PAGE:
Metamorphosis and Postmodernism Essay

1104 Words Oct 17th, 2012 5 Pages
The twentieth century has been marked as a time of great suffering and advancement in human history. One product of this dynamic time is the theory of postmodernism. According to Thomas McEvilley, postmodernism happened in America after people started to realize that history was cruel and that people were not really progressing much. This directly discredited the pre-existing theory of modernism which took its ideology from the three pillars: progress, hierarchy of cultures, universals. McEvilley believes that the modernist ideals are just a way of creating a false reality, a world where no one is suffering and everything is beautiful. In his novel The Metamorphosis, Franz Kafka uses the dramatic transformation of his character, Gregor, to …show more content…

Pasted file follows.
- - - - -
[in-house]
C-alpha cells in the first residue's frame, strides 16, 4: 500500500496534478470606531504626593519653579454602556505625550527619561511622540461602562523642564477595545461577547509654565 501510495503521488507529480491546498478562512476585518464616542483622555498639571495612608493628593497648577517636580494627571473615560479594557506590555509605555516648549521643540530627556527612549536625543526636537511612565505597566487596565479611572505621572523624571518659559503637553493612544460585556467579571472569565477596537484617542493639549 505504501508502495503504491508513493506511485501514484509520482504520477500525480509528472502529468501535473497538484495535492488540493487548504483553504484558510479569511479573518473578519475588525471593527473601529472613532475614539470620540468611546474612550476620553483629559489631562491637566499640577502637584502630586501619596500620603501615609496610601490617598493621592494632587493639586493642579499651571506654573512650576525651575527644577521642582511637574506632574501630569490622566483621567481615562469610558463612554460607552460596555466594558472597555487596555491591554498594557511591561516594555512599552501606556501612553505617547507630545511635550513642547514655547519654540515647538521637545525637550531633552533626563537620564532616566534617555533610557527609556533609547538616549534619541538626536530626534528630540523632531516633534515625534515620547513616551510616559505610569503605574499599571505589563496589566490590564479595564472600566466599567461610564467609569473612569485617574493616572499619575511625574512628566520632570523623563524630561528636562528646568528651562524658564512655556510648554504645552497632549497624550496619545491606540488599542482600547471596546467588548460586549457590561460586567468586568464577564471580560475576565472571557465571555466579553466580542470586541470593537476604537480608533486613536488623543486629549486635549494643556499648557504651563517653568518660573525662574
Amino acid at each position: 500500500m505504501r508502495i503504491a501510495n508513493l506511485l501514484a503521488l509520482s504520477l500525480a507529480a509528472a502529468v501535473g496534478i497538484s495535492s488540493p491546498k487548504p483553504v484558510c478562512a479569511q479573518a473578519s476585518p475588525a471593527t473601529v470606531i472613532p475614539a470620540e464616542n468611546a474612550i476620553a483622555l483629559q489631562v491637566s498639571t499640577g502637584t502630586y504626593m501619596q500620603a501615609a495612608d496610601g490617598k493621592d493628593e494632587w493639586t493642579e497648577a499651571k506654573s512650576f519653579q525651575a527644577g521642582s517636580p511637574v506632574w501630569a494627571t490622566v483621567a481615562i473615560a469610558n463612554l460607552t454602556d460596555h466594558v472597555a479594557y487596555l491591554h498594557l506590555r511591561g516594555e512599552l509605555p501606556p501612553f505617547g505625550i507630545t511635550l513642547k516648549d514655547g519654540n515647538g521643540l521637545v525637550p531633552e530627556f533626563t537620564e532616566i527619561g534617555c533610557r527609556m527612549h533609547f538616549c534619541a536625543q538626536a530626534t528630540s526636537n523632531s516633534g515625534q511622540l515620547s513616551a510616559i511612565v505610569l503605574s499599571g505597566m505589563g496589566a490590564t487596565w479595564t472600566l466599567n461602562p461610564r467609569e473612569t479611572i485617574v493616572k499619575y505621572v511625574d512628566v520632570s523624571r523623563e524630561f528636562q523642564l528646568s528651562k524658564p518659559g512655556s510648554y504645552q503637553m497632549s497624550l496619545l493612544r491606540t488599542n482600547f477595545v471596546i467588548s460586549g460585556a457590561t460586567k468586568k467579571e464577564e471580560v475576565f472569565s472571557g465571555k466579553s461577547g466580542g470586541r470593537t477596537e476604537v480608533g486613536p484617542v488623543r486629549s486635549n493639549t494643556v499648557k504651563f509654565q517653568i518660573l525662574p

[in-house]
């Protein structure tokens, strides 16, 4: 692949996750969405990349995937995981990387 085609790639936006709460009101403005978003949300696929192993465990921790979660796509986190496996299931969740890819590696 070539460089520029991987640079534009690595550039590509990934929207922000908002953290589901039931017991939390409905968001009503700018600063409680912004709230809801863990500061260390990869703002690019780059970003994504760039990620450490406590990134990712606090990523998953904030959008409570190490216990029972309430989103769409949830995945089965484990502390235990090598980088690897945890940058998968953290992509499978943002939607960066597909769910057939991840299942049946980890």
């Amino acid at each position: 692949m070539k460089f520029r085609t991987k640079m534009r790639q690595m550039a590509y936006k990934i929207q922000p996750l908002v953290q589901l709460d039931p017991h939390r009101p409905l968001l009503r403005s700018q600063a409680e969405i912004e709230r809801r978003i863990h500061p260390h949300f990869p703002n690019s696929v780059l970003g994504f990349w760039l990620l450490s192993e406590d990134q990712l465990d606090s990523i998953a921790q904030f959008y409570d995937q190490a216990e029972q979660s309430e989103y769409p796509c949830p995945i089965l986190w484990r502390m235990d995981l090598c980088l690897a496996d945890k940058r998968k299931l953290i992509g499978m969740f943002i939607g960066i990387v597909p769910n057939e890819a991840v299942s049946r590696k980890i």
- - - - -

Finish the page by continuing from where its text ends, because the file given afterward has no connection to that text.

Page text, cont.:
This again shows the complete absurdity and lack of sympathy in the twentieth century family. On the surface it looks like a modernist idea, but when examined more closely it becomes clear that Kafka put this shift of hierarchy at the end to reiterate the absurdity of the family structure. In addition to the mockery of the social hierarchy, Kafka uses Gregor’s metamorphosis to reveal the negativity of family duty. Gregor’s intentions throughout the novel are to provide for the family and send his sister off to the Conservatory. Even though Gregor absolutely hates his job, he goes far beyond what is expected from him. In contrast, his family only seems to take care of Gregor as far as it necessitates. Gregor is kept locked in his room and food is brought to him. Grete only “cares” for Gregor in order to fulfill her duty and clear her conscience of any guilt. In fact, as an effort to convince her father to rid of Gregor she says, "I don't think anyone could reproach us in the slightest,” (48) in essence claiming that she has already fulfilled her duty and “it”, Gregor, is only a liability. Showing family duty in this negative light undermines the progress associated with modernism. Another postmodern ideal was to preserve the core values of the Enlightment era without exaggerating the progress made by man. One of these Enlightment values is “do unto others as you would have them do unto you.” Kafka puts a twist to this ethical idea by

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